SHARING THE STOKE WITH YOUR DOG
Ricochet has been sharing the stoke since 2009, when she made an independent decision to jump on a surfboard with a boy who is quadriplegic. This year, she is celebrating 10 yrs as the first-ever dog to surf with kids with special needs, people with disabilities, wounded warriors & veterans with PTSD as a form of surf therapy, assistance, healing & empowerment.
Since that day in 2009, she has taught, and surfed with hundreds of individuals from the severely disabled, to the able-bodied to everything in between. Although she wasn't placed as a service dog, she was highly trained as one. She is also a registered therapy dog with Alliance of Therapy Dogs, a certified goal-directed therapy dog with Paws'itive Teams and holds the highest therapy dog title with the AKC. Her guardian, Judy Fridono has a degree in assistance dog training which gives them both many years of experience and expertise in the areas of disabilities and dogs.
As such, we have been asked many times how other dogs could do what Ricochet does. But, as we know, all dogs are individuals, living their own specific life purpose. So there is no other dog that can do exactly what Ricochet does. And vice-versa. However, we have provided 10 tips to start you on the path to sharing the stoke with your dog, and if you haven't already... finding their life purpose. So, be sure to check out our "unleash your dog's healing power" page too.
If you have further questions, please contact us at [email protected]/
10 tips for sharing the stoke with your dog
- Listen to your dog. Are there certain types of people your dog gravitates towards? Kids, adults, seniors? Pay close attention to the slightest cues, body language and actions of your dog to find out.
- Once you’ve determined the population your dog enjoys, look for organizations that serve that segment.
- Ensure you know as much as possible about the illnesses or disabilities of the chosen populations. Know how to respond to outbursts, fears, over-stimulation, limitations, adaptations, etc.
- Become a certified or registered therapy dog team to make it official.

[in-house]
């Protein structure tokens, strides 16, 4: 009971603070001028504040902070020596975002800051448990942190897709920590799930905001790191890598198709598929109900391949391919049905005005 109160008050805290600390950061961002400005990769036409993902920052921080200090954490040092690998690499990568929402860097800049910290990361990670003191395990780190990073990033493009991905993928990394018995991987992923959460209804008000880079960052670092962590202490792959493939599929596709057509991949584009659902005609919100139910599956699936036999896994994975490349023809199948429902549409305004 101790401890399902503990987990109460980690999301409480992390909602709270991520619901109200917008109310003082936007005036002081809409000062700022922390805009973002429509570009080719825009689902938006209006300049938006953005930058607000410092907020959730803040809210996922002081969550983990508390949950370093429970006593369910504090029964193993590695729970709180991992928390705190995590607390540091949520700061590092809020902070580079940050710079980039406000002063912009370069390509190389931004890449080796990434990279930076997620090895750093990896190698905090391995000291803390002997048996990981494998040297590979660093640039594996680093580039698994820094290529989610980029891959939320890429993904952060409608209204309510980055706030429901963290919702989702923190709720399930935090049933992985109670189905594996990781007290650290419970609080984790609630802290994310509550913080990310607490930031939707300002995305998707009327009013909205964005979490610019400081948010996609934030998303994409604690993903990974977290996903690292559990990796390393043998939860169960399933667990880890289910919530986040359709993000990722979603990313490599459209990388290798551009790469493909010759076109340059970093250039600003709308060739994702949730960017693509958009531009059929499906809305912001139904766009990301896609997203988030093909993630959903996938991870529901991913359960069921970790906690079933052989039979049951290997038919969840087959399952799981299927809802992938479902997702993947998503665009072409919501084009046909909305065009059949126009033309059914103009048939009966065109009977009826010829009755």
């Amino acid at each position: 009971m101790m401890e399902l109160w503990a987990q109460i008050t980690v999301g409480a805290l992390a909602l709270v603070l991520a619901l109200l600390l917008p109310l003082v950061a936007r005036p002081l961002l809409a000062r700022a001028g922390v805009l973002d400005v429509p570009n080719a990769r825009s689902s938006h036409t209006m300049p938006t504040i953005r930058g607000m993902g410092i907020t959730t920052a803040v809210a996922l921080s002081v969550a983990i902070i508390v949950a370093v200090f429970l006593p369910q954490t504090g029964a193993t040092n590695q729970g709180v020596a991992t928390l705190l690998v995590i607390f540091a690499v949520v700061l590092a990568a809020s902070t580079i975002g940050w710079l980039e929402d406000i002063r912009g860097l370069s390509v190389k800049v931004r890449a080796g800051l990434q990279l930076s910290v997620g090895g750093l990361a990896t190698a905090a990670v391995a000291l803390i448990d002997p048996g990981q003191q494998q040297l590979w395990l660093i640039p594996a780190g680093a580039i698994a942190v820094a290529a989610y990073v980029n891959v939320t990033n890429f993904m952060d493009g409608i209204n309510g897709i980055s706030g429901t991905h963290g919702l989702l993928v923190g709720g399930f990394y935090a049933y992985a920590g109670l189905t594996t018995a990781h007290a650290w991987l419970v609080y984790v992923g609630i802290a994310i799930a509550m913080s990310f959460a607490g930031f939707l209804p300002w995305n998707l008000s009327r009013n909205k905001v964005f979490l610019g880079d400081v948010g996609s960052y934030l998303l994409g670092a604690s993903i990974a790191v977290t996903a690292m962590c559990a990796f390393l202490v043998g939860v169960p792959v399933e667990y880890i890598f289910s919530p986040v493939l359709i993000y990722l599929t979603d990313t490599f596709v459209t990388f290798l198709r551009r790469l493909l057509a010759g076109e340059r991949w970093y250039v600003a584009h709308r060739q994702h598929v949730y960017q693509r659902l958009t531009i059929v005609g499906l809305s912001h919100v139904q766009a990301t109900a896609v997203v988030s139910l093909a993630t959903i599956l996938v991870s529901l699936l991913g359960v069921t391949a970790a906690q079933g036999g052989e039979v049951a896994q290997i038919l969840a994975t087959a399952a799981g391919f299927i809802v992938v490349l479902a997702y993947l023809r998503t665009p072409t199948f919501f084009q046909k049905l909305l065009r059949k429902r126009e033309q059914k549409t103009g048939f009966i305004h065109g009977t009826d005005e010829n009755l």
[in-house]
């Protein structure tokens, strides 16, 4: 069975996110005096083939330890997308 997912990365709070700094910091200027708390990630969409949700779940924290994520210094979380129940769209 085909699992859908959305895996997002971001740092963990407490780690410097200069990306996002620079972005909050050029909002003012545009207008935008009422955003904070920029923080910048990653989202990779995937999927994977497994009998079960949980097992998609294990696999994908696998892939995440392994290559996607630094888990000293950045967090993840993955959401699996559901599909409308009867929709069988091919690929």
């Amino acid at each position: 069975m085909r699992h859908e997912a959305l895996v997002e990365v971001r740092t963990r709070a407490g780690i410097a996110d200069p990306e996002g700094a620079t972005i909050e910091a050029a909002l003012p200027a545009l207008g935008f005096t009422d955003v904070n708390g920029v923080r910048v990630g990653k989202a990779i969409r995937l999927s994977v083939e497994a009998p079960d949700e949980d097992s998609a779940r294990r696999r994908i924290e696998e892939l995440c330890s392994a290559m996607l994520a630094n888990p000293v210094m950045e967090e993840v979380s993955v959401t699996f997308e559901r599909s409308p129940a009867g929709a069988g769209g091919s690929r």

- Ensure you have liability insurance that covers you, your dog, the population you want to serve, and the environment you’re working in. Even a scratch can become a liability.
- Become familiar with laws as they relate to descriptions, certifications, registrations and public access of therapy dogs, emotional support dogs, service dogs and pet dogs. Only service dogs are allowed on non-dog friendly beaches, so you will need to get permission for your dog to be on the beach. Start with the lifeguards, but you may need to talk with city officials. The same thing goes for restaurants, stores, airplanes, etc. See below for definitions of each type dog.
- Make sure your dog is comfortable putting their focus on someone other than you. They should actively solicit and engage with others, and not look to you for direction.
- Teach your dog some tricks, and practice with other people than yourself giving the cue. This way, when you’re with your population, they can give the dog a cue and the individual will feel a great sense of accomplishment when your dog does it.
- Safety is the number one priority, so be sure to develop safety protocols.
- Have fun!
The different types of dogs
- Pet dogs – only allowed in pet friendly places.
- Therapy dogs – are pets that are only allowed in pet friendly places. The owner and dog are a certified or registered team with a reputable organization. Online registrations or certifications are meaningless and a scam to make money, so try not to fall into that trap. Therapy dogs provide comfort and interaction to many individuals.
- Emotional support dogs – are pets that are only allowed in pet friendly places, except the cabin of airplanes and no-pet housing with a note from a mental health professional. Remember, emotional support dogs provide comfort to their owners, not the general public. So, if you don’t have a psychiatric diagnosis yourself, your dog wouldn’t be considered an emotional support dog, and therefore wouldn’t be allowed in the cabin of a plane or no-pet housing.
- Service dogs are NOT considered pets, and they DO have public access, such as stores, restaurants, planes, housing, etc. These dogs do NOT need to be certified or registered, so beware of the online pages that offer to SELL you a certification, vest, etc. The only thing that is required of a service dog is that they are trained in at least two tasks that mitigate a person’s disability. And the service dog is only a service dog when accompanied by the disabled individual.
If you go to the main navigation at the top of the page and click on "assistance dogs", there is much more information on each type dog.